The Street Writing Style & Techniques

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The Street is often described as a female version of Richard Wright's Native Son, and Lutie Johnson has been called a female Bigger Thomas. Petry's first novel is also seen as an example of the naturalism characteristic of twentieth-century African-American fiction.

But to see Petry as a lesser Richard Wright is to slight her achievement.

The Street protests the racism and sexism in the urban North. Zora Neale Hurston's Their Eyes Were Watching God (1937) is another novel of womanist protest that has an African-American female protagonist. But Hurston's protagonist, Janie Crawford, is rural and southern and transcends her condition through self-discovery and self-definition. The Street presents a poor northern urban protagonist and does not go beyond protest. While Janie protests her condition as black and female and eventually transcends her status, Lutie's story is one of protest and defeat, and she eventually flees the...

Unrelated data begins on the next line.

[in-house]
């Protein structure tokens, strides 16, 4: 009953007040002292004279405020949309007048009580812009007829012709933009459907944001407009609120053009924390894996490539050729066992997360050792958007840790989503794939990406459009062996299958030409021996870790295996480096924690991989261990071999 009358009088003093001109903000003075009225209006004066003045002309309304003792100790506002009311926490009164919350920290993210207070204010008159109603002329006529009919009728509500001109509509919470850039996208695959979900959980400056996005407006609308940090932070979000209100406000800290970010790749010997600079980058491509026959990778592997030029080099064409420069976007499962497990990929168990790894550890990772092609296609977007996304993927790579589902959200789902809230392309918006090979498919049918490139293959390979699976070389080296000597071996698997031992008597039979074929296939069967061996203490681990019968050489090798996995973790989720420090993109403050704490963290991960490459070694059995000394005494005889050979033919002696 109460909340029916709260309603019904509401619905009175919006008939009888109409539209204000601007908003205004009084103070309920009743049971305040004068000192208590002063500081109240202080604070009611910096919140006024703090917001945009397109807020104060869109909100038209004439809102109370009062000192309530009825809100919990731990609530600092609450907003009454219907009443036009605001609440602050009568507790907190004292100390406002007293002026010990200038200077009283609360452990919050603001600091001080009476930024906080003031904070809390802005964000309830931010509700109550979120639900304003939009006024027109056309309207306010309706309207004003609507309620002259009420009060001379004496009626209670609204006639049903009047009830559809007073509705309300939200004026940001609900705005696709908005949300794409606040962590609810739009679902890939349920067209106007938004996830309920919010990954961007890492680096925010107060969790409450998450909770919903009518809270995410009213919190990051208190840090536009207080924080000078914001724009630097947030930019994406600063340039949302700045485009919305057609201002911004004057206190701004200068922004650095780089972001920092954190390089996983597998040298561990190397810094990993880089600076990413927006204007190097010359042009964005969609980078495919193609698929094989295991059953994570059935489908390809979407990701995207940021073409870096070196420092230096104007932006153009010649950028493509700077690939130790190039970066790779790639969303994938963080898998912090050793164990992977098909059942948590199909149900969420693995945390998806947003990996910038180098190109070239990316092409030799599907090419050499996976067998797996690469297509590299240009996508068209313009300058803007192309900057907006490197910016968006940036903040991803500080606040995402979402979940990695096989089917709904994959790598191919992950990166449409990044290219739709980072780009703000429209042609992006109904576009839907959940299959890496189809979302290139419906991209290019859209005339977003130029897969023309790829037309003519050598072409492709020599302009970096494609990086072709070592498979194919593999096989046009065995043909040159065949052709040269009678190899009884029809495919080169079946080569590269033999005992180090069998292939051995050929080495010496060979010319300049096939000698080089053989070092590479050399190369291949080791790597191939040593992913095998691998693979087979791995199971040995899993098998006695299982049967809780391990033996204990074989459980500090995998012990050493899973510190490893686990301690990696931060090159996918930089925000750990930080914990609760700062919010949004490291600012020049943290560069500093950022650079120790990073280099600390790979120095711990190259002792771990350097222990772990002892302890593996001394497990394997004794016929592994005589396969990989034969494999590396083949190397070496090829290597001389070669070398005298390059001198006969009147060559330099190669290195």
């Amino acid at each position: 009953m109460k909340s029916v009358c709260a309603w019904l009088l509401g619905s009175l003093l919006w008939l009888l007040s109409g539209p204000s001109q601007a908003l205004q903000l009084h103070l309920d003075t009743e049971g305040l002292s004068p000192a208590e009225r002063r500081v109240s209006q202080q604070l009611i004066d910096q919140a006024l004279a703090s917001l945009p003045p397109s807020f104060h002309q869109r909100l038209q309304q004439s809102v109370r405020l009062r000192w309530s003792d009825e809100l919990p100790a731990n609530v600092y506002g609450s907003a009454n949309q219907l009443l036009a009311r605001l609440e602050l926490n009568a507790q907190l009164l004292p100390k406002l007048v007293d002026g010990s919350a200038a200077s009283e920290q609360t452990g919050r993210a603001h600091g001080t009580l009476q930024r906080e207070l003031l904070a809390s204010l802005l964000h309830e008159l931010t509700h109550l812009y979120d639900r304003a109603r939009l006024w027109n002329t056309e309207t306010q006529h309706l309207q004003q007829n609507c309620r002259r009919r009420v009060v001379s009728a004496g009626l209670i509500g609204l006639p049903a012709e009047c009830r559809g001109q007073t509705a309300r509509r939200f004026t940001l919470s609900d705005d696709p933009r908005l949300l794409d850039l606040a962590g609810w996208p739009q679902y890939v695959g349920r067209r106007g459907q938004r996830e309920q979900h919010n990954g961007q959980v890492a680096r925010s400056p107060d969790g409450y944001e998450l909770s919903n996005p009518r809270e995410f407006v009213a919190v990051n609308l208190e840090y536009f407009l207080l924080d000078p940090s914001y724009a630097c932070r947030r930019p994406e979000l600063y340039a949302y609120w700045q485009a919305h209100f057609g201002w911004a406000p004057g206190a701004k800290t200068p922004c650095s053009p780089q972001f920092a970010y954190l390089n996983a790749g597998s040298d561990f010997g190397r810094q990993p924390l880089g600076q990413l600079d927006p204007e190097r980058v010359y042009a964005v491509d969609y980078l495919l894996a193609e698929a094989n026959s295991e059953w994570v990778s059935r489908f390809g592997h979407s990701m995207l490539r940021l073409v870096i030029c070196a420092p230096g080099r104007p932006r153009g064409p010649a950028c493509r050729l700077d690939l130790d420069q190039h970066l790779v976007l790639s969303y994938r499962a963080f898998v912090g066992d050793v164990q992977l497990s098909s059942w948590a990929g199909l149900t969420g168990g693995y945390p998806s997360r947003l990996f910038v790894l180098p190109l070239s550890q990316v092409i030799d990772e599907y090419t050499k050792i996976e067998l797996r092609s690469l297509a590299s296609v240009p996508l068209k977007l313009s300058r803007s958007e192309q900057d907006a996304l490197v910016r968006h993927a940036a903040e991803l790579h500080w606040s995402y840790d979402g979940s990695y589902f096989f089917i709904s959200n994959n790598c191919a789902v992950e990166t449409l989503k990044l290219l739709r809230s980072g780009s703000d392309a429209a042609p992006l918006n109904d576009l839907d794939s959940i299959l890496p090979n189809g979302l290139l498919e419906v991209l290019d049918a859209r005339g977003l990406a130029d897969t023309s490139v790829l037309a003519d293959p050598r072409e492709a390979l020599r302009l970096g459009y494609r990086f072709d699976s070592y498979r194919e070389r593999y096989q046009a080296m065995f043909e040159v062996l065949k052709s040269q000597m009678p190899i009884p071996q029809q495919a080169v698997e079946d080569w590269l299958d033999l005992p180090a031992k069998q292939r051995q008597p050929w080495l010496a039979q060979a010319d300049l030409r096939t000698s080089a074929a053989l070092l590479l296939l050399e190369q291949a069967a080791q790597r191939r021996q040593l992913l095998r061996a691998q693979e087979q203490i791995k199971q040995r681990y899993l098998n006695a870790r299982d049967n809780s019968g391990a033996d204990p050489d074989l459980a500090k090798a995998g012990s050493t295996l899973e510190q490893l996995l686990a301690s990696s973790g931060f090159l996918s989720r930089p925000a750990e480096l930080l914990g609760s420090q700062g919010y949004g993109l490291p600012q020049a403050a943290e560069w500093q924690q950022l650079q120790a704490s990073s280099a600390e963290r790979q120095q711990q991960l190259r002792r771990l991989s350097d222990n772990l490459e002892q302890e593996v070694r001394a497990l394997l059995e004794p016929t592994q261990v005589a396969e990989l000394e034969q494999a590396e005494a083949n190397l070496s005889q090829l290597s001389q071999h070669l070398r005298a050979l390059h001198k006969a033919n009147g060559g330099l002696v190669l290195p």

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This section contains 219 words
(approx. 1 page at 400 words per page)
Buy The Street Study Guide
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